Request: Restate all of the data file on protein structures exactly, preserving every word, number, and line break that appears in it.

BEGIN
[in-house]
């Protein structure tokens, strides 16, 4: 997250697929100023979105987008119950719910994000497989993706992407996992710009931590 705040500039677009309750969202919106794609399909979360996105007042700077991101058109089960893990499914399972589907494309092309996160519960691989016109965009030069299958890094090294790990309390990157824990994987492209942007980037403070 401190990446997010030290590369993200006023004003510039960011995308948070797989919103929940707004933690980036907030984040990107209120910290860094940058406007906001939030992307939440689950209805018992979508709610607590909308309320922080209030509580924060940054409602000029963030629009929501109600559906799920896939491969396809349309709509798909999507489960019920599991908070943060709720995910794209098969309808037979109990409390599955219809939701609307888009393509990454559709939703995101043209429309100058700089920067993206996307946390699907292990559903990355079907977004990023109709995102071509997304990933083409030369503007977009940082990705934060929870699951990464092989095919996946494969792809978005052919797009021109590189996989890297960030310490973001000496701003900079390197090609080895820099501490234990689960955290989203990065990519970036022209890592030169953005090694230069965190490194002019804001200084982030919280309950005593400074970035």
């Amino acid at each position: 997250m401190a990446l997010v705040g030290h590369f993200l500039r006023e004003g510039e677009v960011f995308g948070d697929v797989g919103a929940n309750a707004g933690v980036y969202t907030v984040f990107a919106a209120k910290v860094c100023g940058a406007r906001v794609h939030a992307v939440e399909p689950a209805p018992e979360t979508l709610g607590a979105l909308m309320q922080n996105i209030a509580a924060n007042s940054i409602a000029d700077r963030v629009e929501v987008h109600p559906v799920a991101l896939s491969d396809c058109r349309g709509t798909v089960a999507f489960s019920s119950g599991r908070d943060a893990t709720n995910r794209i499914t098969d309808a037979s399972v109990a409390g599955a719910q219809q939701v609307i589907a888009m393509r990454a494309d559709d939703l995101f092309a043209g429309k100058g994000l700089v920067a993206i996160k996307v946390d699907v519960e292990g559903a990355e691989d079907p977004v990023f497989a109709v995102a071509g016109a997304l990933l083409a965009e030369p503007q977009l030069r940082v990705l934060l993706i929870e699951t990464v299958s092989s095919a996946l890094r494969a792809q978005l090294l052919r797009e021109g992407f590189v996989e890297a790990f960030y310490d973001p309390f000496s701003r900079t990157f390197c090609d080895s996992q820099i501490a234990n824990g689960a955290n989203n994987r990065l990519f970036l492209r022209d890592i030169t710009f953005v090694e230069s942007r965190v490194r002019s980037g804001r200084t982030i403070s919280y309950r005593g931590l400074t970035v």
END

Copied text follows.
[in-house]
């Protein structure tokens, strides 16, 4: 997250697929100023979105987008119950719910994000497989993706992407996992710009931590 705040500039677009309750969202919106794609399909979360996105007042700077991101058109089960893990499914399972589907494309092309996160519960691989016109965009030069299958890094090294790990309390990157824990994987492209942007980037403070 401190990446997010030290590369993200006023004003510039960011995308948070797989919103929940707004933690980036907030984040990107209120910290860094940058406007906001939030992307939440689950209805018992979508709610607590909308309320922080209030509580924060940054409602000029963030629009929501109600559906799920896939491969396809349309709509798909999507489960019920599991908070943060709720995910794209098969309808037979109990409390599955219809939701609307888009393509990454559709939703995101043209429309100058700089920067993206996307946390699907292990559903990355079907977004990023109709995102071509997304990933083409030369503007977009940082990705934060929870699951990464092989095919996946494969792809978005052919797009021109590189996989890297960030310490973001000496701003900079390197090609080895820099501490234990689960955290989203990065990519970036022209890592030169953005090694230069965190490194002019804001200084982030919280309950005593400074970035």
């Amino acid at each position: 997250m401190a990446l997010v705040g030290h590369f993200l500039r006023e004003g510039e677009v960011f995308g948070d697929v797989g919103a929940n309750a707004g933690v980036y969202t907030v984040f990107a919106a209120k910290v860094c100023g940058a406007r906001v794609h939030a992307v939440e399909p689950a209805p018992e979360t979508l709610g607590a979105l909308m309320q922080n996105i209030a509580a924060n007042s940054i409602a000029d700077r963030v629009e929501v987008h109600p559906v799920a991101l896939s491969d396809c058109r349309g709509t798909v089960a999507f489960s019920s119950g599991r908070d943060a893990t709720n995910r794209i499914t098969d309808a037979s399972v109990a409390g599955a719910q219809q939701v609307i589907a888009m393509r990454a494309d559709d939703l995101f092309a043209g429309k100058g994000l700089v920067a993206i996160k996307v946390d699907v519960e292990g559903a990355e691989d079907p977004v990023f497989a109709v995102a071509g016109a997304l990933l083409a965009e030369p503007q977009l030069r940082v990705l934060l993706i929870e699951t990464v299958s092989s095919a996946l890094r494969a792809q978005l090294l052919r797009e021109g992407f590189v996989e890297a790990f960030y310490d973001p309390f000496s701003r900079t990157f390197c090609d080895s996992q820099i501490a234990n824990g689960a955290n989203n994987r990065l990519f970036l492209r022209d890592i030169t710009f953005v090694e230069s942007r965190v490194r002019s980037g804001r200084t982030i403070s919280y309950r005593g931590l400074t970035v």